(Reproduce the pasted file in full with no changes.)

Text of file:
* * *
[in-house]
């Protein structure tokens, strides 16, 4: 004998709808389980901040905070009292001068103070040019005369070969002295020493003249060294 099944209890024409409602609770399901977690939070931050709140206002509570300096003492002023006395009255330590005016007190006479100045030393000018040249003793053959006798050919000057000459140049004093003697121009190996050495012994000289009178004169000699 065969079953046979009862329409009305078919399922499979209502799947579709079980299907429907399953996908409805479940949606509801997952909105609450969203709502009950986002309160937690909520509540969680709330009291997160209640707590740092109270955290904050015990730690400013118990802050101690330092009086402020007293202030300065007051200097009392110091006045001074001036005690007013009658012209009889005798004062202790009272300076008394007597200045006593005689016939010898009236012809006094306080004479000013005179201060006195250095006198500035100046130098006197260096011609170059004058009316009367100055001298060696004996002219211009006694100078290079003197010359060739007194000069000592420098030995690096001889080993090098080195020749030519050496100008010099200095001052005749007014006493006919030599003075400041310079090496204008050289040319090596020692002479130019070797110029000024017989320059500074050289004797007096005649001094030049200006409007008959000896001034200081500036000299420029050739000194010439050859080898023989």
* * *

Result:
[in-house]
């Protein structure tokens, strides 16, 4: 004998709808389980901040905070009292001068103070040019005369070969002295020493003249060294 099944209890024409409602609770399901977690939070931050709140206002509570300096003492002023006395009255330590005016007190006479100045030393000018040249003793053959006798050919000057000459140049004093003697121009190996050495012994000289009178004169000699 065969079953046979009862329409009305078919399922499979209502799947579709079980299907429907399953996908409805479940949606509801997952909105609450969203709502009950986002309160937690909520509540969680709330009291997160209640707590740092109270955290904050015990730690400013118990802050101690330092009086402020007293202030300065007051200097009392110091006045001074001036005690007013009658012209009889005798004062202790009272300076008394007597200045006593005689016939010898009236012809006094306080004479000013005179201060006195250095006198500035100046130098006197260096011609170059004058009316009367100055001298060696004996002219211009006694100078290079003197010359060739007194000069000592420098030995690096001889080993090098080195020749030519050496100008010099200095001052005749007014006493006919030599003075400041310079090496204008050289040319090596020692002479130019070797110029000024017989320059500074050289004797007096005649001094030049200006409007008959000896001034200081500036000299420029050739000194010439050859080898023989």